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    Speed Limits
    The speed limit is the absolute maximum and does not mean it is safe to drive at that speed irrespective of conditions. Driving at speeds too fast for the road and traffic conditions is dangerous.

    You should always reduce your speed when the road layout or condition presents hazards, such as:

    Bends
    Sharing the road with pedestrians, cyclists and horse riders, particularly children, and motorcyclists
    Weather conditions make it safer to do so
    Driving at night as it is more difficult to see other road users.

    You must not drive faster than the speed limit for the type of road and your type of vehicle. The speed limit is the absolute maximum and it doesn’t mean it’s safe to drive at this speed in all conditions.Unless you see signs showing otherwise, a limit of 30 miles per hour (mph)usually applies.

    National speed limits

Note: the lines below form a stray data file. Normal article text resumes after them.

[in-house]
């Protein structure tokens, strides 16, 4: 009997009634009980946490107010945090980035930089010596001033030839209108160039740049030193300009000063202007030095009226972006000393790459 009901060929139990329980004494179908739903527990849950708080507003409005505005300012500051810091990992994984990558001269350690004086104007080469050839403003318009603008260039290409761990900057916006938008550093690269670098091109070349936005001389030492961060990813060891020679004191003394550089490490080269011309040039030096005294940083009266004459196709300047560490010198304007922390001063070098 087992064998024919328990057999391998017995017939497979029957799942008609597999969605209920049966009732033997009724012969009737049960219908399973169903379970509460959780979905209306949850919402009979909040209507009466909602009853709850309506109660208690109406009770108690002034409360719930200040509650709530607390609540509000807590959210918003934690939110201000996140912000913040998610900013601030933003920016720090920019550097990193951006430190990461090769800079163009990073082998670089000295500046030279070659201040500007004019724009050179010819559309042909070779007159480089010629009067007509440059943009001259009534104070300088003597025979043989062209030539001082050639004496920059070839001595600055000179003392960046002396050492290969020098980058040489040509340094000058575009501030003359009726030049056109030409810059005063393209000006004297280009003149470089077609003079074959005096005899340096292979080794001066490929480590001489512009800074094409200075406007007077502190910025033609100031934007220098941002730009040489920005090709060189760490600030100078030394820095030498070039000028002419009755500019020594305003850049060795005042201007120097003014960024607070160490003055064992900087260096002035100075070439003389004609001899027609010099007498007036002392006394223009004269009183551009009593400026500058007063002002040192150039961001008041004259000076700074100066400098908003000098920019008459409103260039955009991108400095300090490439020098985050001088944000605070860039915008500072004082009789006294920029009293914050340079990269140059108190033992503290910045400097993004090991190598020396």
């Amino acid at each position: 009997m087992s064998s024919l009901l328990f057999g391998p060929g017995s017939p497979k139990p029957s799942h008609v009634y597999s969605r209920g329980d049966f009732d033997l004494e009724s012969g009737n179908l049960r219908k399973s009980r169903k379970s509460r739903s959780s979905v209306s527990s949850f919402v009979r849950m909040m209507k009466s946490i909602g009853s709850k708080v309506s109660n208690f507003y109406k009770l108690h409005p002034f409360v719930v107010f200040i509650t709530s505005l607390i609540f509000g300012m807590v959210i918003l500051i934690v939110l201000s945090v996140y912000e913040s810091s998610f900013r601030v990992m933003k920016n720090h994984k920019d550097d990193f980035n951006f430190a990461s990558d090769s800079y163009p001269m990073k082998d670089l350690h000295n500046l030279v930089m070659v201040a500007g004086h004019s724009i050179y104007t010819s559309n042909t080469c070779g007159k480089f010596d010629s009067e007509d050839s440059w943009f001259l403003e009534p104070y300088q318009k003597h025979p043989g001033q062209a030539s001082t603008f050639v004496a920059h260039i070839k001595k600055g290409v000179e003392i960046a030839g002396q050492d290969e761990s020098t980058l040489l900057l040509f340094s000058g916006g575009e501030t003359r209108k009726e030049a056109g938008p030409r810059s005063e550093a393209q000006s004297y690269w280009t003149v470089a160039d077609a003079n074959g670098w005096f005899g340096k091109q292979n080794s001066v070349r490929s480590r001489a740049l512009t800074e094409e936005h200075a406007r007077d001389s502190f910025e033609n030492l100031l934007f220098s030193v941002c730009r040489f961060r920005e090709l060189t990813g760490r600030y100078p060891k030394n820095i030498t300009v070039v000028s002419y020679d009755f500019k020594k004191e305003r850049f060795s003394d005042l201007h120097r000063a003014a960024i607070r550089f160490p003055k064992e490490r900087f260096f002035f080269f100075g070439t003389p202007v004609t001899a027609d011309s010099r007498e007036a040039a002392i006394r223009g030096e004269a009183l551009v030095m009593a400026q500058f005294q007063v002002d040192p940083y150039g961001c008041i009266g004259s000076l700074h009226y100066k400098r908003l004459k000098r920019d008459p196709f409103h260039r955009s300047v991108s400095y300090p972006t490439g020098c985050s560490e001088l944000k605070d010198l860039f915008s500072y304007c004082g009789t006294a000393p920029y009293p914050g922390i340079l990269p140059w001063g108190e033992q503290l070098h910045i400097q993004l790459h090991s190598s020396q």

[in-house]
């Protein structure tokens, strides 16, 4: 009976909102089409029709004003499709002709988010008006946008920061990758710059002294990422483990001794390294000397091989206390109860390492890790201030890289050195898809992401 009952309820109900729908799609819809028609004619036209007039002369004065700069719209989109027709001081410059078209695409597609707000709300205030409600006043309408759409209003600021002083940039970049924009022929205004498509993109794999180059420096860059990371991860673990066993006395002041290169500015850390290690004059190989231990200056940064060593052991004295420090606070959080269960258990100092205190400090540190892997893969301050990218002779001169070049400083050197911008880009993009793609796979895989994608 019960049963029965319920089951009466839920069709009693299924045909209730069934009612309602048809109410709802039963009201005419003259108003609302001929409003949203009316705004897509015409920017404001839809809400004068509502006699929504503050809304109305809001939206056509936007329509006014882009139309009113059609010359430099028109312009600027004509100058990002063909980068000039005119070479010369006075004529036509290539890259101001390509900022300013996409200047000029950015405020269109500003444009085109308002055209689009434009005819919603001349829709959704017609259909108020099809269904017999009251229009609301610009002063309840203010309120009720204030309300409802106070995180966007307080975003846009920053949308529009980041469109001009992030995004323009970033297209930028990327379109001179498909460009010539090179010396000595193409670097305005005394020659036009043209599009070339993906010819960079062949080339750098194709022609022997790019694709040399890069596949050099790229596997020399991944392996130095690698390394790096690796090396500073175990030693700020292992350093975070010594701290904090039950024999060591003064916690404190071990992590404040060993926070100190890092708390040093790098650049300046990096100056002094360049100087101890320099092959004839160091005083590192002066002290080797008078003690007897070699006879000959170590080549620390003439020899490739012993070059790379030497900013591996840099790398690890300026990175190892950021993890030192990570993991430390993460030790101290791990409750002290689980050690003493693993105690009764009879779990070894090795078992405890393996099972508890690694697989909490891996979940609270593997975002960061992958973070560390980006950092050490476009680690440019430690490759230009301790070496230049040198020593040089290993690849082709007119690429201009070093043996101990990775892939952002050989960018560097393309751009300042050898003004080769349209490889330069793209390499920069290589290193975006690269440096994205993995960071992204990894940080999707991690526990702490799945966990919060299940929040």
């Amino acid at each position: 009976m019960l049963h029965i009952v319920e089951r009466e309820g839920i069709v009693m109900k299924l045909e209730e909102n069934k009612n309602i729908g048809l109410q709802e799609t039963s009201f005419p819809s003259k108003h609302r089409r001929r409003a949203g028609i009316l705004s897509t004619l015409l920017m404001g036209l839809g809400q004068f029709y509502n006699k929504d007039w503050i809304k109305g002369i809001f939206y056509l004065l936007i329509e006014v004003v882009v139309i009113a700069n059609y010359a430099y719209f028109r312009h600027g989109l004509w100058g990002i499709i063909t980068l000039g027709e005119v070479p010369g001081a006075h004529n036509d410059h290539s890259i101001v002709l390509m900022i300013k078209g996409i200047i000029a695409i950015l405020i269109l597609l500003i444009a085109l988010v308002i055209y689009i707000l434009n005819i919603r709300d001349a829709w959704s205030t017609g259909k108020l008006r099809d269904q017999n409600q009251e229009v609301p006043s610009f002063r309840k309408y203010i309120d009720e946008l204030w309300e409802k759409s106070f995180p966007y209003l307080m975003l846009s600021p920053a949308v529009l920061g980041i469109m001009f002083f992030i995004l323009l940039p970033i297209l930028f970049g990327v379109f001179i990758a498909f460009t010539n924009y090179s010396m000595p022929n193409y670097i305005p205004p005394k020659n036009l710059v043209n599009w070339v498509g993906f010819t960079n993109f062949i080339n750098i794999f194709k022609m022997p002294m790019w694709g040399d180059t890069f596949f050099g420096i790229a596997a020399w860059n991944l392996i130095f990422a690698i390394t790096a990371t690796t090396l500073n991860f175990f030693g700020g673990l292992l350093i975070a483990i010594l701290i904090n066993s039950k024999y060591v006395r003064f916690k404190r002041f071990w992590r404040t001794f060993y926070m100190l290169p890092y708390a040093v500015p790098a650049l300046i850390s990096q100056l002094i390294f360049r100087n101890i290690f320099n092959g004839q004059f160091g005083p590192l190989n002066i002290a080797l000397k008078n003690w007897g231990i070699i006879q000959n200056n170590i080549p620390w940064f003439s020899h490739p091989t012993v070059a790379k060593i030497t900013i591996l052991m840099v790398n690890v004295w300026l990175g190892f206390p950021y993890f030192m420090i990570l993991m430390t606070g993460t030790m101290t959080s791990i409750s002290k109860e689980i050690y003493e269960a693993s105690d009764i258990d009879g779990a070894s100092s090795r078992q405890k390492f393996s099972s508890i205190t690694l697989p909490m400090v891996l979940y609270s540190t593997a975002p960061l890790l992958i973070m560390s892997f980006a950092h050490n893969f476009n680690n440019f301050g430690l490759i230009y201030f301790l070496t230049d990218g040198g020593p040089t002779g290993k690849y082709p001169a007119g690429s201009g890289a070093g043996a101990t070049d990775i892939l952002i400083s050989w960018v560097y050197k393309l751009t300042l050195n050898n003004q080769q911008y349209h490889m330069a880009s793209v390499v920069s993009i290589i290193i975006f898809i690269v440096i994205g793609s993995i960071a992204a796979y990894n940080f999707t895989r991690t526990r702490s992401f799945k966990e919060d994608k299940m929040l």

Built-up areas – 30 mph
    Single carriageway – 60 mph
    Dual carriageways – 60 / 70 mph depending on layout
    Motorways – 70 mph

    Local councils can also set their own speed limits in certain areas, and these must be clearly signed. For example: 20 mph zone in a built-up area near a school 50 mph (rather than 60 mph)

    Stopping Distances

    The Highway Code states the following:

    Drive at a speed that will allow you to stop well within the distance you can see to be clear.
    You should leave enough space between you and the vehicle in front so that you can pull up safely if it suddenly slows down or stops.
    The safe rule is never to get closer than the overall stopping distance (see Typical Stopping Distances diagram download opposite)
    Allow at least a two-second gap between you and the vehicle in front on roads carrying faster-moving traffic and in tunnels where visibility is reduced. The gap should be at least doubled on wet roads and increased still further on icy roads
    Remember, large vehicles and motorcycles need a greater distance to stop.
    If driving a large vehicle in a tunnel, you should allow a four-second gap between you and the vehicle in front.
    If you have to stop in a tunnel, leave at least a 5-metre gap between you and the vehicle in front.

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